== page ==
Updated: May 03, 2015 08:09 PM GMT
Caritas staff and volunteers move boxes of relief supplies in Kathmandu (Photo by Bijay Kumar Minj)
More than a week after a 7.8-magnitude quake struck Nepal, killing more than 7,200 people, relief remains slow moving with Church aid agency Caritas saying it is still facing shortages of supplies in spite of mass donations.
Fr Pius Perumana, director of Caritas Nepal, said that supplies from different agencies, including Caritas Germany, Caritas India and Catholic Relief services (CRS), have been stuck due to logistics problems at Dubai airport and at Birgunj on the India-Nepal border.
“Delivery of relief supply is taking a lot of time because of the only one small airport at Kathmandu. Also, our relief supply at Dubai airport is stuck there and 15 trucks of relief material from India are stuck at Birgunj,” he told ucanews.com on May 3.
The priest said that the provisions include shelter and food items purchased by Caritas Germany and Caritas India on behalf of Caritas Nepal and also some aid material from the CRS.
Birgunj in Nepal falls on the Indo-Nepal border and is the entry through road to the Himalayan country. For Indians, it is not necessary to have a passport or visa to enter into Nepal.
“Not only us, there are hundreds of relief trucks stuck at Birgunj. Because of the heavy congestion at Kathmandu airport, most of the people are procuring aid material from India and coming through road,” Fr Perumana said.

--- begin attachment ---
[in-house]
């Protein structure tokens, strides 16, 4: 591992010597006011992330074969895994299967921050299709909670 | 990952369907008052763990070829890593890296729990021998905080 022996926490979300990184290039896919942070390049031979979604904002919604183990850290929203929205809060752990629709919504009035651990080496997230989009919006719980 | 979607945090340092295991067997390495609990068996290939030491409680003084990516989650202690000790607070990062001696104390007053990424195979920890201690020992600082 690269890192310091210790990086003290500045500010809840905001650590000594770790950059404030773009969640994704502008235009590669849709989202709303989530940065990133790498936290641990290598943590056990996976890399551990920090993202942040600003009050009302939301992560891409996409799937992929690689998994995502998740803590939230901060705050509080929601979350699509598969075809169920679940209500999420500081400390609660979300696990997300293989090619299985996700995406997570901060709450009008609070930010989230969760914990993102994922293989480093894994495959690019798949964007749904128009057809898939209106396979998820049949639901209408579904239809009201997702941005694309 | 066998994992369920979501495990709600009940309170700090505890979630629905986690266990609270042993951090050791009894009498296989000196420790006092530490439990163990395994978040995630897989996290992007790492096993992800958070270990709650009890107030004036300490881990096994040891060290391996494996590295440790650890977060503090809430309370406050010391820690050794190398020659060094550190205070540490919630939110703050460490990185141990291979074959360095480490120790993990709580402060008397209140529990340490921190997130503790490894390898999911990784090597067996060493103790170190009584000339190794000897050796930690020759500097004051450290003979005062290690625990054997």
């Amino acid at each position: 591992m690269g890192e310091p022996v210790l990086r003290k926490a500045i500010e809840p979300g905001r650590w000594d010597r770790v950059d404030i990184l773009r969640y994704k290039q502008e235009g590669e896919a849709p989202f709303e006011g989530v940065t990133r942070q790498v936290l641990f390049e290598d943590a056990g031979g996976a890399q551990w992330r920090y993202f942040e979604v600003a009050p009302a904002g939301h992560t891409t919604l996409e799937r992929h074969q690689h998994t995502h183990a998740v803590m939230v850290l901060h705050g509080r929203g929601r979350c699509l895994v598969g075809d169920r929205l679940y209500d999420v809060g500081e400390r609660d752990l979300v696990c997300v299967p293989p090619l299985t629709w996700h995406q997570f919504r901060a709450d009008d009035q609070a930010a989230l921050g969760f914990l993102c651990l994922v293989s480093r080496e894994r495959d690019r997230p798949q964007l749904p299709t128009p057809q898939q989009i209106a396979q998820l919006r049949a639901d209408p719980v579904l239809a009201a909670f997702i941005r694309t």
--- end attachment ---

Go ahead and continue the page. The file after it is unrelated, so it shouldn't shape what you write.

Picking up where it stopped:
International planes loaded with relief supplies have poured into landlocked Nepal, but there have been numerous reports of many getting stuck at Kathmandu's small airport, and customs officials stopping trucks filled with aid from crossing into the country from neighboring India.
The United Nation's head of humanitarian affairs Valerie Amos said Saturday she was worried that tonnes of foreign aid was being held up by red tape.
"I was extremely concerned to hear reports that customs was taking such a long time," said Amos, adding that she had asked Prime Minister Sushil Koirala to speed up customs clearance for aid materials.
"He has undertaken to ensure that happens, so I hope that from now we will see an improvement in those administrative issues."
Fr Perumana said that the immediate need for the quake victims is shelter.
“Due to the erratic weather, sudden rains and a considerable fall in the night temperature in remote hilly areas, people need something over their head to spend their nights,” he said.
He said that the victims are somehow managing to take out food items from their damaged houses but it is getting difficult for them to spend the night without proper shelter in this weather. “They are using hay to put on the wet ground.”
“The immediate need is of 50,000 tarpaulin sheets. All we have is only 2,000-3,000 sheets which are being dispatched to quake victims in Nuwakot district,” he added.
Some 20,000 tarps are on its way from Caritas Germany, 10,000 from Caritas India and 10,000 from CRS but “we don’t know when it will reach. We cannot do anything but wait.”
Around 4,000 families have benefitted from the food and shelter items provided by Caritas Nepal to the quake victims in Kathmandu, the Nepal capital.
The agency has also started distributing aid material in remote districts of Nuwakot, Sindhupalchowk, Gorkha, Dhading and Okhladunga.
“For the initial six months the immediate relief supply will be distributed and after that we would be working on the long-term rehabilitation plan for those who have lost their house. This also includes construction of houses for the victims,” Anjan Bag of Caritas India told ucanews.com.
The death toll from the April 25 earthquake has reached 7,200 and is expected to go up as more bodies are taken out from the debris. More than 14,000 have been injured and countless people have lost their homes.
Additional reporting by AFP